The Swedish Green Bag Lady!

Remember Anna, the Swedish scientist who was on the boat with me? One of the first things I did when I met the crew was give them bags. Anna and I instantly bonded over her telling me about her mom who has been making bags and giving them to people for years! Yay! Her name is Caroline Eriksson and she is a former high school teacher, (her subjects were Spanish and French) she retired two years ago and lives in Västerås, Sweden.

I haven't met her, but I like her already! Thanks for sending this Anna!

Hello Teresa,
I met my parents this weekend who just got back after visiting some friends in Florence, Italy. I took some pictures of mom and her bags. She uses both old and new fabrics, the red bag she's holding up for instance: the colourful stripe is left over pieces of fabric that I got from a tailor in Ghana, Africa, last November. She gives bags to friends and 
acquaintances, one purpose of course is that they will use it instead of plastic bags. But then for fun (but I asume with a serious undertone) she also puts a piece of paper with a quote made by a Swedish author about the importance of the bag. The author is Lasse Berg and the book is "Dawn over the Kalahari" (read more about the book below). I have translated the quote into English - so that you get the idea. It's a bit pretentious but it certainly states the importance of bags- hope it makes sense!  Anna

"The prerequisite for collecting is perhaps the greatest technological achievement in human history: The bag. It is the basis for cooperation, and thus for the whole social order. The bag creates home base, work sharing, the sharing of food, securing the food supply. THE BAG TURNED US INTO HUMANS."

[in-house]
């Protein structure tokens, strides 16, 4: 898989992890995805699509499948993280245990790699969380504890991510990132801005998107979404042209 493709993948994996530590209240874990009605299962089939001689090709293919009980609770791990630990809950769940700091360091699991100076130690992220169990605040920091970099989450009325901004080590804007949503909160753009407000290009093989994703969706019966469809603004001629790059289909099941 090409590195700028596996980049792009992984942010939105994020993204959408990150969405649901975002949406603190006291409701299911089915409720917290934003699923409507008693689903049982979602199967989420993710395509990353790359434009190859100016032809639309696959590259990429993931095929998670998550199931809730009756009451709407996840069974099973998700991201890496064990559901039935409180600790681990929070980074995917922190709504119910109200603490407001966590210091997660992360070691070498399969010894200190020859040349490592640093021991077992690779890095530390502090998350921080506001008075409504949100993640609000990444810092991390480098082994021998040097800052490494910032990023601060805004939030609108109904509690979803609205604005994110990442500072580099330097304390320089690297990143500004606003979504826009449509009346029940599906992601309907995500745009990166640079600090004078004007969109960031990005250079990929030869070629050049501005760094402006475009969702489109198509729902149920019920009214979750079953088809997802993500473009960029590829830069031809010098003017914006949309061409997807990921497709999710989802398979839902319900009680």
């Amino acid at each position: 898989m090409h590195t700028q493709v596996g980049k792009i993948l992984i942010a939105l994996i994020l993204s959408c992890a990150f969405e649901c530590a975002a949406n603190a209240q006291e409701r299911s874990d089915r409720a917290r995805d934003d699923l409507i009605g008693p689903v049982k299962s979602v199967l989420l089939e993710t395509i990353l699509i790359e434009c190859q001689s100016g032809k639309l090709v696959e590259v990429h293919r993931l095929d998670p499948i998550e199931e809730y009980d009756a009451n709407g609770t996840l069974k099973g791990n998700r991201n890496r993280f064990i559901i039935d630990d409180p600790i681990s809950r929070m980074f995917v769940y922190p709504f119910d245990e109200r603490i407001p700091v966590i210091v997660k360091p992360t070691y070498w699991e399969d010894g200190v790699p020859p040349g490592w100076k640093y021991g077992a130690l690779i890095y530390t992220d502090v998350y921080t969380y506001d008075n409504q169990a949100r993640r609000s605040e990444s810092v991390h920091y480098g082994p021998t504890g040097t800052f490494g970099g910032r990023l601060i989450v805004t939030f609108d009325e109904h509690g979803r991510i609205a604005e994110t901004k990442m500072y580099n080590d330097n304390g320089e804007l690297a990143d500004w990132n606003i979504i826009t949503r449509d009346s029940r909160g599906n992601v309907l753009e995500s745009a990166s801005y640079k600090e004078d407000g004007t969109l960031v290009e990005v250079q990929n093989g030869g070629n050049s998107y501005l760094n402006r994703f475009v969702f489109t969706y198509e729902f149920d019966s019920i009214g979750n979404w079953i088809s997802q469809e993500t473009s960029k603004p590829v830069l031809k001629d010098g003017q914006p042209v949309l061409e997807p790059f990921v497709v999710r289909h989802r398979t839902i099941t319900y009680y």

About Lasse Berg and the book:
Just how did we become human? The question of human origins
has never ceased to fascinate us. How did we learn to live, work, and love, together?
Lasse Berg takes us to the cutting edge of research by the
world’s leading evolutionary scientists. He combines breathtaking revelations with his own lifelong experience of living in different parts of the globe, particularly in Africa.

The astonishing picture that emerges from this highly informative and accessible blend of our new knowledge about human nature is that we are ALL Africans. Biologically there are no human races. The encouraging message of this book is that humanity was made for peaceful co-operation by six million years of evolution in Africa.

Translated by Frank Perry

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